This brief Comment renews my defense of strong field preemption for FDA regulation. In Part I, I shall set out the emergence of modern preemption law in light of the vast expansion of federal power after the New Deal with special reference to two cases of great current concern, Riegel and Levine. Thereafter, in Part II, I shall comment first not on Professor Sharkey’s article, but on a recent essay by David Kessler and David Vladeck that takes the strong view that the doctrine of implied preemption should not be applied in duty-to-warn drug cases. Then, in Part III, I address Professor Sharkey’s agency model, and lastly, in Part IV, I offer a brief capitulation of my field preemption position.
Tuesday, August 26, 2008
I've posted my manuscript, Another Jackpot (In)Justice: Verdict Variability and Issue Preclusion in Mass Torts, on Bepress. Here's the abstract:
If there are no prior inconsistent verdicts, non-mutual offensive issue preclusion generally allows a finding by a single jury to bar relitigation, in future cases, of the issue by the defendant who lost in the prior case. This approach, however, ignores the possibility that the first verdict delivered may have been an outlier if further verdicts were permitted to be delivered. In mass tort litigation, such a flawed approach may result in critical issues such as defect or negligence being resolved by only six jurors, whose potentially outlier verdict is then applied to resolve the cases of thousands, perhaps bankrupting a company or an industry when most juries would not so hold. Focusing on mass tort litigation, this article presents the growing empirical evidence of verdict variability and then critiques the use of issue preclusion, whose downside is applied only against defendants, not plaintiffs, because only defendants were parties to the prior action. As a result, the article argues that courts should exercise their discretion to deny issue preclusion in mass tort litigation. Instead, courts should join the emerging consensus of mass tort management that ultimately better serves the goals of efficiency and public respect supposedly underlying issue preclusion: allow multiple verdicts to unfold a more balanced view of liability that will frequently be used for well-informed and far-reaching settlements.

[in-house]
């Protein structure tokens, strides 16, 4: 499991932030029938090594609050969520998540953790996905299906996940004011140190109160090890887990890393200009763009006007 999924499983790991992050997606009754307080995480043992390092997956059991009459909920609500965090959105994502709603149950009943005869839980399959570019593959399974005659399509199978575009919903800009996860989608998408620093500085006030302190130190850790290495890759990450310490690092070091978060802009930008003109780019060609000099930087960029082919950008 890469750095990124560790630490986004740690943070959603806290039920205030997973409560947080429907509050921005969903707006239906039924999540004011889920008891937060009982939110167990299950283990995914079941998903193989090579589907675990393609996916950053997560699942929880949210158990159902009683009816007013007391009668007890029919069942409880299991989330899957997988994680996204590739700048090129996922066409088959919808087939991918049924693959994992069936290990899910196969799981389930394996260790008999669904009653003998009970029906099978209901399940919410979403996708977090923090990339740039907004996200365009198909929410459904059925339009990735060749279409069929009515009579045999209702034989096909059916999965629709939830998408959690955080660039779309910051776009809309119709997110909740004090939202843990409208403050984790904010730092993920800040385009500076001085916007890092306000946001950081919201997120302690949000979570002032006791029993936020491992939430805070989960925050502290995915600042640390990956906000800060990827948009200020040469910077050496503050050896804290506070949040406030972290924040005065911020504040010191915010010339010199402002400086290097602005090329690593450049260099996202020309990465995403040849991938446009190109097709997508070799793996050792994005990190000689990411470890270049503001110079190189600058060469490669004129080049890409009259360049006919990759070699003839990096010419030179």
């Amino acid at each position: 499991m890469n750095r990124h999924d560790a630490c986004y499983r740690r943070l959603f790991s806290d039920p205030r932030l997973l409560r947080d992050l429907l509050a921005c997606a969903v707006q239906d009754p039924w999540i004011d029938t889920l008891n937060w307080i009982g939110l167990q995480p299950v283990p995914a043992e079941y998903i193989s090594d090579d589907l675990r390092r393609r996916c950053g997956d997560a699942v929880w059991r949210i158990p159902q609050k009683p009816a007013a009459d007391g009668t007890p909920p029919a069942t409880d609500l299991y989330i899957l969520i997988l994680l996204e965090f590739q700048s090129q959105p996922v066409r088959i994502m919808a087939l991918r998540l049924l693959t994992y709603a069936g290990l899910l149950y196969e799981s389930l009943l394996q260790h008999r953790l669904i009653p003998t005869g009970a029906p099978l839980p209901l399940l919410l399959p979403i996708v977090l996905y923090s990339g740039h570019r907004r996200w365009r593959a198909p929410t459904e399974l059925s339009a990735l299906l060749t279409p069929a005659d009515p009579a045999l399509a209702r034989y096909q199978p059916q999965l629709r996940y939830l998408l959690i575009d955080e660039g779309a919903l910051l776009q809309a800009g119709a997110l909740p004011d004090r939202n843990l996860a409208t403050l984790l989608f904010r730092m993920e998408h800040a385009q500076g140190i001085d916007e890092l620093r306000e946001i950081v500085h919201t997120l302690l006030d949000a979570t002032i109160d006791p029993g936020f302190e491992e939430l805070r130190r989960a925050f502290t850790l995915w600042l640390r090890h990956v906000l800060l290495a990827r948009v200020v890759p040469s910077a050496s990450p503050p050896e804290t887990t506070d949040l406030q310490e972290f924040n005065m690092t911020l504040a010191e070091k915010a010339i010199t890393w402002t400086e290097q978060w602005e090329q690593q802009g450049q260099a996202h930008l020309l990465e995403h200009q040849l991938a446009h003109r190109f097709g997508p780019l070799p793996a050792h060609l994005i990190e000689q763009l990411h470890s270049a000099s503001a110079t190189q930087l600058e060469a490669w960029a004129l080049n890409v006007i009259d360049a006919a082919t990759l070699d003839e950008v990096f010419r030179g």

This manuscript extends the analysis begun in my prior article, Jackpot Justice: Verdict Variability in the Mass Tort Class Action, Temple L. Rev. (forthcoming 2008).
Few pre-trial motions in our civil justice system elicit as much controversy as those for the certification of class actions. This Article offers the first account in the literature of the challenges faced today by courts in light of an important series of federal appellate decisions that direct the courts to resolve competing expert submissions on the class certification question in the pre-trial stage - even when the dispute overlaps with the merits of the litigation - in the course of determining the application of Rule 23.
Across broad swaths of class action litigation today, proponents of class certification invoke aggregate proof - evidence, typically of an economic or statistical nature, that presupposes the cohesiveness of the aggregate unit for litigation and, from that perspective, seeks to reveal quantitatively a common wrong attributable to the defendant. Debates over the proper role of aggregate proof unite what otherwise might seem disparate disputes over class certification today across securities, antitrust, RICO, consumer fraud, and employment discrimination litigation. Too often, however, courts have taken at face value the evidentiary form that aggregate proof assumes in class certification.